Accumulating evidences suggested that mitochondrial uncoupling protein 2 (UCP2) is involved in host defense in parasite infection, inflammation, and autoimmune responses. However, it remains unknown whether UCP2 is participated in the modulation of humoral immune response. Here we used quantitative PCR, ELISA, TUNEL assay, flow cytometry, etc. to study the role of UCP2 in spleen B lymphocytes during pathogen activation and obtained following results. First, UCP2 is highly expressed in splenocytes and its expression level in splenocytes is rapidly increased when the cells are activated by lipopolysaccharide (LPS) in vivo or by LPS plus cytokines in vitro. Second, in contrast to the wild type (WT) littermates, the UCP2 knockout (UCP2-KO) mice show an impaired humoral immune response when they are challenged by pathogen. Although UCP2-KO mice produce a normal level of IgM, the levels of IgGs are significantly less than those of WT littermates. Third, splenocytes from UCP2-KO mice are more susceptible to pathogen activation-induced apoptosis, and the high level of reactive oxygen species (ROS) in UCP2-KO mice may be the cause for the apoptosis. In conclusion, our study demonstrates that mitochondrial UCP2 plays a critical role in protecting splenocytes from oxidative stress-induced apoptosis during pathogen activation.
View details for DOI 10.1016/j.cellimm.2013.10.002
View details for Web of Science ID 000330205800006
View details for PubMedID 24291389
Vascular remodeling as a result of smooth muscle cell (SMC) proliferation and neointima formation is a major medical challenge in cardiovascular intervention. However, antineointima drugs often indistinguishably block re-endothelialization, an essential step toward successful vascular repair, because of their nonspecific effect on endothelial cells (ECs). The objective of this study is to identify a therapeutic target that differentially regulates SMC and EC proliferation.Using both rat balloon injury and mouse wire injury models, we identified CTP synthase 1 (CTPS1) as one of the potential targets that may be used for developing therapeutics for treating neointima-related disorders. CTPS1 was induced in proliferative SMCs in vitro and neointima SMCs in vivo. Blockade of CTPS1 expression by small hairpin RNA or activity by cyclopentenyl cytosine suppressed SMC proliferation and neointima formation. Surprisingly, cyclopentenyl cytosine had much less effect on EC proliferation. Of importance, blockade of CTPS1 in vivo sustained the re-endothelialization as a result of induction of CTP synthesis salvage pathway enzymes nucleoside-diphosphate kinase A and B in ECs. Diphosphate kinase B seemed to preserve EC proliferation via use of extracellular cytidine to synthesize CTP. Indeed, blockade of both CTPS1 and diphosphate kinase B suppressed EC proliferation in vitro and the re-endothelialization in vivo.Our study uncovered a fundamental difference in CTP biosynthesis between SMCs and ECs during vascular remodeling, which provided a novel strategy by using cyclopentenyl cytosine or other CTPS1 inhibitors to selectively block SMC proliferation without disturbing or even promoting re-endothelialization for effective vascular repair after injury.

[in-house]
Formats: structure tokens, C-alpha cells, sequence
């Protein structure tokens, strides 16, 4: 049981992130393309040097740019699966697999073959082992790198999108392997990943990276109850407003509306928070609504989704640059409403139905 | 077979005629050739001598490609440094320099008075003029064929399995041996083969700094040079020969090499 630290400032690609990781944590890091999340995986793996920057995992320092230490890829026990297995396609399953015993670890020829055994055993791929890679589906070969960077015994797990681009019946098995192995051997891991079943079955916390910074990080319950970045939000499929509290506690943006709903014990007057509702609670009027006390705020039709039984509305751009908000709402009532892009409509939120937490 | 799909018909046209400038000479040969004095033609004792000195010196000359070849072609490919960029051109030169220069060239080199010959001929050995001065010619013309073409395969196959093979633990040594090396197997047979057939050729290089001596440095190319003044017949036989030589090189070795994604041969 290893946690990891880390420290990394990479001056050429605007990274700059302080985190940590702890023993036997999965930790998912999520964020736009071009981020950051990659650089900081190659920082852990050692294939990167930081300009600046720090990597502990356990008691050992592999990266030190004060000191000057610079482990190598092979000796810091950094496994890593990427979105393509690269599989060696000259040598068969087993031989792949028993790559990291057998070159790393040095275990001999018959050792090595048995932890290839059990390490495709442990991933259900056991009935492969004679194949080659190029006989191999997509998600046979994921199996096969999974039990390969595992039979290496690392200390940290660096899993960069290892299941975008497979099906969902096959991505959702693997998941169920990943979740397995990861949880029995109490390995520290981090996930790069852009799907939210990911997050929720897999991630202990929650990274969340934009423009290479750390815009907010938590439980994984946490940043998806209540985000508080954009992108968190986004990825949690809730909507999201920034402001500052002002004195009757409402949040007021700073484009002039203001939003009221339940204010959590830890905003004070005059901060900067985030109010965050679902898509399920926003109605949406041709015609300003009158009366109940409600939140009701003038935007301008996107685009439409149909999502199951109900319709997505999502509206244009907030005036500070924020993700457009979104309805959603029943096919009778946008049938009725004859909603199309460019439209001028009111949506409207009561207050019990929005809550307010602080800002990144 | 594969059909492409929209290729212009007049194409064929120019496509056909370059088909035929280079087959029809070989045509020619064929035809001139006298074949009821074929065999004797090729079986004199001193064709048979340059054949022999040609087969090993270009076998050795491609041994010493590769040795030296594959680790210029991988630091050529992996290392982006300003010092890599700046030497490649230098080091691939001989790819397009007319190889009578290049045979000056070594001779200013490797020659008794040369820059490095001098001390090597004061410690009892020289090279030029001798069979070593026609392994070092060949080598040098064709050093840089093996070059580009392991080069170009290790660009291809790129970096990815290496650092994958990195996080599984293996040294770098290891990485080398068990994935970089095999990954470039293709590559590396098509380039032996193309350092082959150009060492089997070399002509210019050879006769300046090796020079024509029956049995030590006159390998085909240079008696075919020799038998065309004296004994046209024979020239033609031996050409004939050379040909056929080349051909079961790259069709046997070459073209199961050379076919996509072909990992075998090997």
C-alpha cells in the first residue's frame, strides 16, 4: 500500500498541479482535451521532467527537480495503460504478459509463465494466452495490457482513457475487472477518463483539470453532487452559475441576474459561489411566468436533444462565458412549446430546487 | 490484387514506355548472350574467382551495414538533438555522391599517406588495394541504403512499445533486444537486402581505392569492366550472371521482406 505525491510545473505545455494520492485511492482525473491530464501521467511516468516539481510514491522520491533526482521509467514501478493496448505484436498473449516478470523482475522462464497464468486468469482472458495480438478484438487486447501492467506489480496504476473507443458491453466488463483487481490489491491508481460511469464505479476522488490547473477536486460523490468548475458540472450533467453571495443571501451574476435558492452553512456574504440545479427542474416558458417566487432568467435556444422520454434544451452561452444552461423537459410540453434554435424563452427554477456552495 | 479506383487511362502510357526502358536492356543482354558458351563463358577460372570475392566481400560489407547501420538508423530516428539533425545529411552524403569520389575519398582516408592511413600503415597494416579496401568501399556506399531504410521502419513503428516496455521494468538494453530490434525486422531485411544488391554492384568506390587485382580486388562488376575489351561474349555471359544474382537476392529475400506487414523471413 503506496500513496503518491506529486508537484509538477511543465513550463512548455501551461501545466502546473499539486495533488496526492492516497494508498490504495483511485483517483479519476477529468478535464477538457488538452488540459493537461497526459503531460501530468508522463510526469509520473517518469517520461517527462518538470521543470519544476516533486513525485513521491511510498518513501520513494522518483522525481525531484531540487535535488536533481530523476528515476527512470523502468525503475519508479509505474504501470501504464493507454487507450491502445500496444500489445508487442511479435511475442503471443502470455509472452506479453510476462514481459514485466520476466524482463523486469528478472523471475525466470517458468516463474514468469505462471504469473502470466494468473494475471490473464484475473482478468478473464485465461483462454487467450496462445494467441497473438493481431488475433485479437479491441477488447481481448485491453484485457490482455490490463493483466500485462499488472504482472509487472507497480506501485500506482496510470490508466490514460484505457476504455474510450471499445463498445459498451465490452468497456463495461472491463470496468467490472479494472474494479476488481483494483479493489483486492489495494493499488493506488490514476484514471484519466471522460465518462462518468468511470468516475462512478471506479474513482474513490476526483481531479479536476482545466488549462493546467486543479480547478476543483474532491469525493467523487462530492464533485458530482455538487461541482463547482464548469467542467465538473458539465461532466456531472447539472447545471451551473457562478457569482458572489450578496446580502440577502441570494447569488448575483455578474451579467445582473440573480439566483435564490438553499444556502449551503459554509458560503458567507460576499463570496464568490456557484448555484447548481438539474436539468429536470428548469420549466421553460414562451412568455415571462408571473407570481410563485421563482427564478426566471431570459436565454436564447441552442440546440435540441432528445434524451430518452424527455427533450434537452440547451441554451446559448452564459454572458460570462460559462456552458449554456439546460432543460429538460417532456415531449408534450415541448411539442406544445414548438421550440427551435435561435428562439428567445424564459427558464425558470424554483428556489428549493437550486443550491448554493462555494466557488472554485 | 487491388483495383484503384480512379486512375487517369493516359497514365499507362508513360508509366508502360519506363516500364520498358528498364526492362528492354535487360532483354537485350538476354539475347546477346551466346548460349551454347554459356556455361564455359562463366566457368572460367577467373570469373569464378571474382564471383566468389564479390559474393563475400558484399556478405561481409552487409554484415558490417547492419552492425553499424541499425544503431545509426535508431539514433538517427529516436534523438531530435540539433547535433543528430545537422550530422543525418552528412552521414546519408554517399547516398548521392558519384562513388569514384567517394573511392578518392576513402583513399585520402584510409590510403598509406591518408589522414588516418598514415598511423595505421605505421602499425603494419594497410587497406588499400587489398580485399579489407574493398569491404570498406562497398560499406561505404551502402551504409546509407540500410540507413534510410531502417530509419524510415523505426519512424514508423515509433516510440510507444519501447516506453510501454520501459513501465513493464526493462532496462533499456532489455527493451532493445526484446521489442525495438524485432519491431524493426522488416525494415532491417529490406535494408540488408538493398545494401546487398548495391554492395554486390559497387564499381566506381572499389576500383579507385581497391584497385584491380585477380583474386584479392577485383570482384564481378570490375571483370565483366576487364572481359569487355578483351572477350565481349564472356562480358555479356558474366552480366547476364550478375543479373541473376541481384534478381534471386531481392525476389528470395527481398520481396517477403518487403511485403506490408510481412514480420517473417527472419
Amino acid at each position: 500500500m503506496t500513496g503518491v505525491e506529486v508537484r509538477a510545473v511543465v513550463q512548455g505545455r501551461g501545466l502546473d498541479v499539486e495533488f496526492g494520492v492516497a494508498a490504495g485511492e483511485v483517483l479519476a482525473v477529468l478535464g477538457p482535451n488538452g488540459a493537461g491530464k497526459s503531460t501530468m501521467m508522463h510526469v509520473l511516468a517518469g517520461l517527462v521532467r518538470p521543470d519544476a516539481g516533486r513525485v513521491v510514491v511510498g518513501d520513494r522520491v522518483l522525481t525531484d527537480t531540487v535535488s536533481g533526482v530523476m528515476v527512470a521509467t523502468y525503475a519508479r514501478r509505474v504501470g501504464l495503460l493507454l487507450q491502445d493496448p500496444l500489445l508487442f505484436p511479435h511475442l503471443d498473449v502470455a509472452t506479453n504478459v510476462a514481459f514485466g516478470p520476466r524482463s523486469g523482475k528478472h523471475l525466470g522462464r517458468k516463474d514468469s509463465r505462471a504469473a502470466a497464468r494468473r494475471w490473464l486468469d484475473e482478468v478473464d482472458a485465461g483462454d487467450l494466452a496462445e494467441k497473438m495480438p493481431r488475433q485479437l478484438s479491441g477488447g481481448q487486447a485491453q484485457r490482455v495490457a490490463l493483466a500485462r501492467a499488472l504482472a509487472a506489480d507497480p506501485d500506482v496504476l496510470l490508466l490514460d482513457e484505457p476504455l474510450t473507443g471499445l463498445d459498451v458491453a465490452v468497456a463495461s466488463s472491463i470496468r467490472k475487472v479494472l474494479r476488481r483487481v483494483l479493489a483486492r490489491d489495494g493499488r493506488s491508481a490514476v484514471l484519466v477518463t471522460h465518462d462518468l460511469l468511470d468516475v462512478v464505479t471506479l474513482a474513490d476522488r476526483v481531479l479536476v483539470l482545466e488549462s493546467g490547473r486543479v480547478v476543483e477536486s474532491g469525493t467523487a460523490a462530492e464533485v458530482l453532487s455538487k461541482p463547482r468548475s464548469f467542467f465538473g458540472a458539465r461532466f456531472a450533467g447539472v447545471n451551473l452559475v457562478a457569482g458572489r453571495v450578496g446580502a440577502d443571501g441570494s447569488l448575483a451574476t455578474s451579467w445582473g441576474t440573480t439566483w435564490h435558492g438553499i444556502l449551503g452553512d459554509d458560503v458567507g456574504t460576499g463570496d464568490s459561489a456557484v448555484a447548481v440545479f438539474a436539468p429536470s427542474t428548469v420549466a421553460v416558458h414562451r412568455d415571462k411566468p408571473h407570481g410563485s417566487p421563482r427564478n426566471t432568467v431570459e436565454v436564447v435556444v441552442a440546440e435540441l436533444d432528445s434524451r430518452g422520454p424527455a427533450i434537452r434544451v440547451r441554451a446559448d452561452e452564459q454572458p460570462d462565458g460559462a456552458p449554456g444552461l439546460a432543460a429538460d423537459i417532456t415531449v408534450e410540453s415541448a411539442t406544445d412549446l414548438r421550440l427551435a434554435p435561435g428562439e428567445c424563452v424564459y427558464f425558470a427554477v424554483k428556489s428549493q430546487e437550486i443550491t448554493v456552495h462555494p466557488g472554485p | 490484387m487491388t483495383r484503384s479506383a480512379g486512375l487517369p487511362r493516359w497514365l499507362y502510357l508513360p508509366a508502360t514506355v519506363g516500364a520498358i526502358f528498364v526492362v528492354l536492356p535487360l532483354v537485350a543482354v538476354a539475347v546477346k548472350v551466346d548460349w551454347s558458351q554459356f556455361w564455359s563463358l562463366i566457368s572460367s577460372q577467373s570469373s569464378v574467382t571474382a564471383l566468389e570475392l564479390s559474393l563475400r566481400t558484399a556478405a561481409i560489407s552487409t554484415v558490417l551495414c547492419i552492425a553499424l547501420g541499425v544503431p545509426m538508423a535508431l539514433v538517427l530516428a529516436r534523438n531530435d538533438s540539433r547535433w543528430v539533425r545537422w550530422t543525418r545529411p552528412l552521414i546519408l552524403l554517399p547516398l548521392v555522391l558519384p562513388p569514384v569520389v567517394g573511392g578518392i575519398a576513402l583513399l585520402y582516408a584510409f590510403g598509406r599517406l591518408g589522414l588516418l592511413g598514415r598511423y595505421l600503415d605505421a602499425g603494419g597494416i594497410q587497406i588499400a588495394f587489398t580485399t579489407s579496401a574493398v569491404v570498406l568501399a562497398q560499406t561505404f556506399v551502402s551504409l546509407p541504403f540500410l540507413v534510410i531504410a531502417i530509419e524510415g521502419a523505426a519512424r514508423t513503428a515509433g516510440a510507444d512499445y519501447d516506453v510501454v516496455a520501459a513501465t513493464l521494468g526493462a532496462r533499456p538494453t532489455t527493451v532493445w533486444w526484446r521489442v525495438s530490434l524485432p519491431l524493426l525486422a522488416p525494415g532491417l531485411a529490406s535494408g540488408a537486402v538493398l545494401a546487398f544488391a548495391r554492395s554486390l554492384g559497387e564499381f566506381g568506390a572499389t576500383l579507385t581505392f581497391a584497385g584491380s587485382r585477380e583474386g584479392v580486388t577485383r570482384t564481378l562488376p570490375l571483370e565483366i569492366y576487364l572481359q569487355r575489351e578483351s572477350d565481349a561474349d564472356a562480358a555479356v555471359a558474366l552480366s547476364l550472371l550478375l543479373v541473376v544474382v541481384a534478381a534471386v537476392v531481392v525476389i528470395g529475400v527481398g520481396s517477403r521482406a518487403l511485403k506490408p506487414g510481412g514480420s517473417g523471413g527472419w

View details for DOI 10.1161/ATVBAHA.113.301561
View details for Web of Science ID 000324891400010
View details for PubMedID 24008161
View details for PubMedCentralID PMC3852677
MicroRNAs (miRNAs) are endogenous noncoding RNAs (?22 nt) that regulate target gene expression at the post-transcriptional level in the cytoplasm. Recent discoveries of the presence of miRNAs and miRNA function-required argonaute family proteins in the cell nucleus have prompted us to hypothesize that miRNAs may also have regulatory functions in the cell nucleus. In this study, we demonstrate that mouse miR-709 is predominantly located in the nucleus of various cell types and that its nuclear localization pattern rapidly changes upon apoptotic stimuli. In the cell nucleus, miR-709 directly binds to a 19-nt miR-709 recognition element on pri-miR-15a/16-1 and prevents its processing into pre-miR-15a/16-1, leading to a suppression of miR-15a/16-1 maturation. Furthermore, nuclear miR-709 participates in the regulation of cell apoptosis through the miR-15a/16-1 pathway. In summary, the present study provides the first evidence that one miRNA can control the biogenesis of other miRNAs by directly targeting their primary transcripts in the nucleus.
View details for DOI 10.1038/cr.2011.137
View details for Web of Science ID 000300942400008
View details for PubMedID 21862971
View details for PubMedCentralID PMC3292299